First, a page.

That’s the question being raised by farmers and farm groups as they begin to compare the new county loan rates with the loan rates available under the 1996 farm bill for wheat and other soon-to-be-harvested crops.
“We are aware the farm bill conference members acknowledged that USDA would likely utilize the change in loan rates mandated in the bill as an opportunity to make local adjustments within the parameters of the national average rates for the eligible crops,” said Dave Frederickson, president of the National Farmers Union.
“In our view, this presented an opportunity for USDA to correct the many discrepancies and inequities between county loan rates for wheat and feed grains that existed under the old farm law which could distort producer production and storage decisions.”
But the new loan rates appear to have worsened those inequities, Frederickson said in a letter to the chairmen and ranking members of the House and Senate Agriculture Committees.
“We are concerned that the announced loan rates for these crops not only have failed to correct existing problems but may, in fact, exacerbate the distortions in some regions of the country,” the letter stated.
Others were questioning why USDA made the adjustments and issued the new loan rates without requesting public comments on the changes.
When it announced the new rates, USDA said it did so because the new farm bill required it to make changes in county loan rates for all of the 2002 crops. But USDA personnel have been reviewing the loan rate and terminal structure for more than three years.
“The new county loan rate structure, which provides upward changes in most areas, reflects the most comprehensive adjustments in more than 15 years,” the USDA’s Farm Service Agency (FSA) said in a press release.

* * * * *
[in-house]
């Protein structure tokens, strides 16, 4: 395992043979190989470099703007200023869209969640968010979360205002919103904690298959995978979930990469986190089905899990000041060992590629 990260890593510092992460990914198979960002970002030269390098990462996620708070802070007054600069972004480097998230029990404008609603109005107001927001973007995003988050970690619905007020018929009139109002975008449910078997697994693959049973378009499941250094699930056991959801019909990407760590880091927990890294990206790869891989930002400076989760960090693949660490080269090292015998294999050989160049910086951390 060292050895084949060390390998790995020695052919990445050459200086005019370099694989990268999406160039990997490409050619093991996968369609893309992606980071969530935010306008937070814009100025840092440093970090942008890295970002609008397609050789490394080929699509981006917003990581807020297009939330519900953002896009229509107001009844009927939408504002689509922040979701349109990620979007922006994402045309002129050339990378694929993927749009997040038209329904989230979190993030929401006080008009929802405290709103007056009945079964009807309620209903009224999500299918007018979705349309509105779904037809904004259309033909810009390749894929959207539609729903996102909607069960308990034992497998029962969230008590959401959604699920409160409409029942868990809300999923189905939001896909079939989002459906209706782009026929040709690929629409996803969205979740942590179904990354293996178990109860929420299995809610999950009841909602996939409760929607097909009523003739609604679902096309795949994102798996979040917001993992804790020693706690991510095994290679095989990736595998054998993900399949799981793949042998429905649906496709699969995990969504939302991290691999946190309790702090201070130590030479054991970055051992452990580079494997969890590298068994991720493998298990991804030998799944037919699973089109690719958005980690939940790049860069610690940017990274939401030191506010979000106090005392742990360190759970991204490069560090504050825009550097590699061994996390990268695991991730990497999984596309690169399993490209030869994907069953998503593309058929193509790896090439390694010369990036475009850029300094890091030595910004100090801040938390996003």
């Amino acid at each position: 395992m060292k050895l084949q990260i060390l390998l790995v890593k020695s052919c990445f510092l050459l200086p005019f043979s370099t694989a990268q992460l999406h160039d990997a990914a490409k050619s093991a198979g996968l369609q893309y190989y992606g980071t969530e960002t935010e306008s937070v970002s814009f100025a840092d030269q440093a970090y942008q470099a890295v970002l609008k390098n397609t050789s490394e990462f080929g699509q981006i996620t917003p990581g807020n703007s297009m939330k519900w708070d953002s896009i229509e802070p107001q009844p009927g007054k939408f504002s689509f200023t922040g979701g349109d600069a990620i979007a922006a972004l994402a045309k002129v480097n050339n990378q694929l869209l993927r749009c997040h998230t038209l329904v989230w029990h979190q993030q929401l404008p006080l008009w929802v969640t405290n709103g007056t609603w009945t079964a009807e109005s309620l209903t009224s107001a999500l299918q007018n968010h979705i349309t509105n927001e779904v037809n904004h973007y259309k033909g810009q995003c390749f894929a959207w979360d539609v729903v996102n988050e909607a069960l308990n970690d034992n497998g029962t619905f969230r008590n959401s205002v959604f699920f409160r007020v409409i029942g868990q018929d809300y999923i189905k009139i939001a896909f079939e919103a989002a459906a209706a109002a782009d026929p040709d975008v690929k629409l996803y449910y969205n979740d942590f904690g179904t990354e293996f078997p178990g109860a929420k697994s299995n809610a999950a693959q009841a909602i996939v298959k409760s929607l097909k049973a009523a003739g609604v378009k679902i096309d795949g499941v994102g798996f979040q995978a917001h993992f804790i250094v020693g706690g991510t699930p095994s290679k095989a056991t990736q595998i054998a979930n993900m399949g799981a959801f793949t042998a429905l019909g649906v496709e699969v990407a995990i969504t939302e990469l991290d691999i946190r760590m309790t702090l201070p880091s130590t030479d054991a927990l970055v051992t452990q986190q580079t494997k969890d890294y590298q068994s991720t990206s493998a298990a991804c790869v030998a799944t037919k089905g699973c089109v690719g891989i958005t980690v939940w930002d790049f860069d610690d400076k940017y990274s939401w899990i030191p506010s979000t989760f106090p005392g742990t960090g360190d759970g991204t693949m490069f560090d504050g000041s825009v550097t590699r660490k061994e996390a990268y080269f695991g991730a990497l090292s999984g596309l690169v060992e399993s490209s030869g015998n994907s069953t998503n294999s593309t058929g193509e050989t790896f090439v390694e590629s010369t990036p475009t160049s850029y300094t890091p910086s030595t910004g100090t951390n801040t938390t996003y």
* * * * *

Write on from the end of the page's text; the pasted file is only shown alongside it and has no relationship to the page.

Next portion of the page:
“The changes are intended to reduce cumulative market distortions and loan deficiency payment disparities that have emerged over the years. Some of the existing county loan rates trace to 1985 and no longer reflect the geographic patterns of market prices.”
FSA said it did not make many changes in county soybean loan rates, which generally have been adjusted annually.
Some winter wheat farmers have complained that reductions in their county loan rates could cost them several thousands of dollars, and they question the legality of USDA changing those rates after they planted their 2002 crops last fall.
Frederickson said NFU has received reports that some inequities in corn loan rates occurring across county lines do not reflect reasonable market differentials. “And, the difference between the highest and lowest county loan rates for wheat is $2.64 per bushel,” he noted.
“Some producers will receive a $1.69-per-bushel increase in their loan rate compared to the 2001 level; others will experience a 45-cent-per-bushel reduction even though the national average loan rate increased by 22 cents per bushel,” he said.
USDA’s announcing changes to the marketing loan rate program, after most producers had completed planting and some producers had completed harvest, only added to the blow for some producers, according to the NFU.
In his letter to the House and Senate committee leaders, Frederickson requested a hearing on the rationale behind USDA’s county loan rate implementation and on the impacts these decisions have had on farming operations. A copy of the letter also was sent to Agriculture Secretary Ann M. Veneman.